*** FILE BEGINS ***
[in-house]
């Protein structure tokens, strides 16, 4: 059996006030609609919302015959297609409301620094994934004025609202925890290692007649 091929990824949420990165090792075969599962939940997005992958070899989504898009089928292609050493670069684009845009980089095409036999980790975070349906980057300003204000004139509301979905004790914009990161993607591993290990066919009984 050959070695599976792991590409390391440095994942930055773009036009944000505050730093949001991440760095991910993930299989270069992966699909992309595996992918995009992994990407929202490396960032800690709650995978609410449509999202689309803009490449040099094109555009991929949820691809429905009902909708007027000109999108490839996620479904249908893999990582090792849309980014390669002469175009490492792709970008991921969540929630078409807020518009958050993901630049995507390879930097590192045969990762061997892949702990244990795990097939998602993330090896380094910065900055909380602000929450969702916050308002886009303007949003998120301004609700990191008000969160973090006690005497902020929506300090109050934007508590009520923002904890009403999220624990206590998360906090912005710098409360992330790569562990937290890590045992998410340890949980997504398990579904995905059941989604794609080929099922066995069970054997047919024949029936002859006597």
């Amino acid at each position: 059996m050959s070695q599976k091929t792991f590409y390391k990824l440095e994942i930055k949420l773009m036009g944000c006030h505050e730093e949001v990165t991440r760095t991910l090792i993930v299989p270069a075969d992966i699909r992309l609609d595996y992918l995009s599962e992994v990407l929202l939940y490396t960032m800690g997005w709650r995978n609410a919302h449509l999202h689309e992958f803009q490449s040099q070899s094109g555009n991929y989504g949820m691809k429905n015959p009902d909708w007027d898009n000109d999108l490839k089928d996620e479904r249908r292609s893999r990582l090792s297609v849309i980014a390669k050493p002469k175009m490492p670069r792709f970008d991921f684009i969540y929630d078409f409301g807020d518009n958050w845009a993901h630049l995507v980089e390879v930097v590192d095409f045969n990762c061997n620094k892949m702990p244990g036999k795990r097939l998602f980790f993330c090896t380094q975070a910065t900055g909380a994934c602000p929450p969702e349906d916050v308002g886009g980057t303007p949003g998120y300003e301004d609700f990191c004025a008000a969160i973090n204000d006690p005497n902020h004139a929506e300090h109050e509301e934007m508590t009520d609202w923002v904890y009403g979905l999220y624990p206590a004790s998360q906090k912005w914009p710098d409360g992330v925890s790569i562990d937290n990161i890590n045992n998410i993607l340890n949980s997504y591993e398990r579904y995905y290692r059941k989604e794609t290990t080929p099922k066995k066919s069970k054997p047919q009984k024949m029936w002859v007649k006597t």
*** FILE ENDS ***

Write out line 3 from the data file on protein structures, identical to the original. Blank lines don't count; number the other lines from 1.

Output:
């Amino acid at each position: 059996m050959s070695q599976k091929t792991f590409y390391k990824l440095e994942i930055k949420l773009m036009g944000c006030h505050e730093e949001v990165t991440r760095t991910l090792i993930v299989p270069a075969d992966i699909r992309l609609d595996y992918l995009s599962e992994v990407l929202l939940y490396t960032m800690g997005w709650r995978n609410a919302h449509l999202h689309e992958f803009q490449s040099q070899s094109g555009n991929y989504g949820m691809k429905n015959p009902d909708w007027d898009n000109d999108l490839k089928d996620e479904r249908r292609s893999r990582l090792s297609v849309i980014a390669k050493p002469k175009m490492p670069r792709f970008d991921f684009i969540y929630d078409f409301g807020d518009n958050w845009a993901h630049l995507v980089e390879v930097v590192d095409f045969n990762c061997n620094k892949m702990p244990g036999k795990r097939l998602f980790f993330c090896t380094q975070a910065t900055g909380a994934c602000p929450p969702e349906d916050v308002g886009g980057t303007p949003g998120y300003e301004d609700f990191c004025a008000a969160i973090n204000d006690p005497n902020h004139a929506e300090h109050e509301e934007m508590t009520d609202w923002v904890y009403g979905l999220y624990p206590a004790s998360q906090k912005w914009p710098d409360g992330v925890s790569i562990d937290n990161i890590n045992n998410i993607l340890n949980s997504y591993e398990r579904y995905y290692r059941k989604e794609t290990t080929p099922k066995k066919s069970k054997p047919q009984k024949m029936w002859v007649k006597t």